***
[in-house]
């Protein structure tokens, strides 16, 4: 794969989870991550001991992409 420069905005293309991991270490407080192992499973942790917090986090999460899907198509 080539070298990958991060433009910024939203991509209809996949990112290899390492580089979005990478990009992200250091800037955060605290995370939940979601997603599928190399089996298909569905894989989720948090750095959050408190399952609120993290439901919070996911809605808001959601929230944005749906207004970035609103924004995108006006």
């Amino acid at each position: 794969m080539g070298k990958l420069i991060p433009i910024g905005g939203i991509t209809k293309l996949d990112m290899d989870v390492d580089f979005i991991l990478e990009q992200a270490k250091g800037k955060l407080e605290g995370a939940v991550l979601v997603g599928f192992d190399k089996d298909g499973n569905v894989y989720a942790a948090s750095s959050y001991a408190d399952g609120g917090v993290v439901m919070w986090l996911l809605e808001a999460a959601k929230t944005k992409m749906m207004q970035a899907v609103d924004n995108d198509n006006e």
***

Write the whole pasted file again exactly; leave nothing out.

[in-house]
């Protein structure tokens, strides 16, 4: 794969989870991550001991992409 420069905005293309991991270490407080192992499973942790917090986090999460899907198509 080539070298990958991060433009910024939203991509209809996949990112290899390492580089979005990478990009992200250091800037955060605290995370939940979601997603599928190399089996298909569905894989989720948090750095959050408190399952609120993290439901919070996911809605808001959601929230944005749906207004970035609103924004995108006006």
């Amino acid at each position: 794969m080539g070298k990958l420069i991060p433009i910024g905005g939203i991509t209809k293309l996949d990112m290899d989870v390492d580089f979005i991991l990478e990009q992200a270490k250091g800037k955060l407080e605290g995370a939940v991550l979601v997603g599928f192992d190399k089996d298909g499973n569905v894989y989720a942790a948090s750095s959050y001991a408190d399952g609120g917090v993290v439901m919070w986090l996911l809605e808001a999460a959601k929230t944005k992409m749906m207004q970035a899907v609103d924004n995108d198509n006006e």